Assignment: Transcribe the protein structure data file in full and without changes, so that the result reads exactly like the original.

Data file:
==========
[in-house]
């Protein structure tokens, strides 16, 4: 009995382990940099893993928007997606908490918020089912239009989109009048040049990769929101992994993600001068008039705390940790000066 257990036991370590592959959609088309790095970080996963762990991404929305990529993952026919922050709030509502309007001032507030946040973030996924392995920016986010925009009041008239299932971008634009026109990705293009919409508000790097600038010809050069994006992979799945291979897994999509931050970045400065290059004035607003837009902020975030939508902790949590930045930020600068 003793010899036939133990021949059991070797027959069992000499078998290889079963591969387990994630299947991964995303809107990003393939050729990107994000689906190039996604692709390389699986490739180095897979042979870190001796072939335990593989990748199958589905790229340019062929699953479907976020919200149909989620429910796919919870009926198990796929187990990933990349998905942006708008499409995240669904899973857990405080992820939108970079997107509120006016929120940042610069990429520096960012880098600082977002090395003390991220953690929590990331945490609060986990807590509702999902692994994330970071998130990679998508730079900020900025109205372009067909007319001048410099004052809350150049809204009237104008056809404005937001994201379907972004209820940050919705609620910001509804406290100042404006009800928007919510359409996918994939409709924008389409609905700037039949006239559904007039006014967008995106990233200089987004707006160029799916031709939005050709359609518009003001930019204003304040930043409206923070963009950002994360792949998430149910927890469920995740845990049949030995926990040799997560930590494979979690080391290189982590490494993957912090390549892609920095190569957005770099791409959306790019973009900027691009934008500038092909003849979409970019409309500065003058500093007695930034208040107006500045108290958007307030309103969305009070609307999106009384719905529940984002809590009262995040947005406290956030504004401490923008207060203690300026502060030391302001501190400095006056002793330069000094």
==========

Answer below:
[in-house]
């Protein structure tokens, strides 16, 4: 009995382990940099893993928007997606908490918020089912239009989109009048040049990769929101992994993600001068008039705390940790000066 257990036991370590592959959609088309790095970080996963762990991404929305990529993952026919922050709030509502309007001032507030946040973030996924392995920016986010925009009041008239299932971008634009026109990705293009919409508000790097600038010809050069994006992979799945291979897994999509931050970045400065290059004035607003837009902020975030939508902790949590930045930020600068 003793010899036939133990021949059991070797027959069992000499078998290889079963591969387990994630299947991964995303809107990003393939050729990107994000689906190039996604692709390389699986490739180095897979042979870190001796072939335990593989990748199958589905790229340019062929699953479907976020919200149909989620429910796919919870009926198990796929187990990933990349998905942006708008499409995240669904899973857990405080992820939108970079997107509120006016929120940042610069990429520096960012880098600082977002090395003390991220953690929590990331945490609060986990807590509702999902692994994330970071998130990679998508730079900020900025109205372009067909007319001048410099004052809350150049809204009237104008056809404005937001994201379907972004209820940050919705609620910001509804406290100042404006009800928007919510359409996918994939409709924008389409609905700037039949006239559904007039006014967008995106990233200089987004707006160029799916031709939005050709359609518009003001930019204003304040930043409206923070963009950002994360792949998430149910927890469920995740845990049949030995926990040799997560930590494979979690080391290189982590490494993957912090390549892609920095190569957005770099791409959306790019973009900027691009934008500038092909003849979409970019409309500065003058500093007695930034208040107006500045108290958007307030309103969305009070609307999106009384719905529940984002809590009262995040947005406290956030504004401490923008207060203690300026502060030391302001501190400095006056002793330069000094």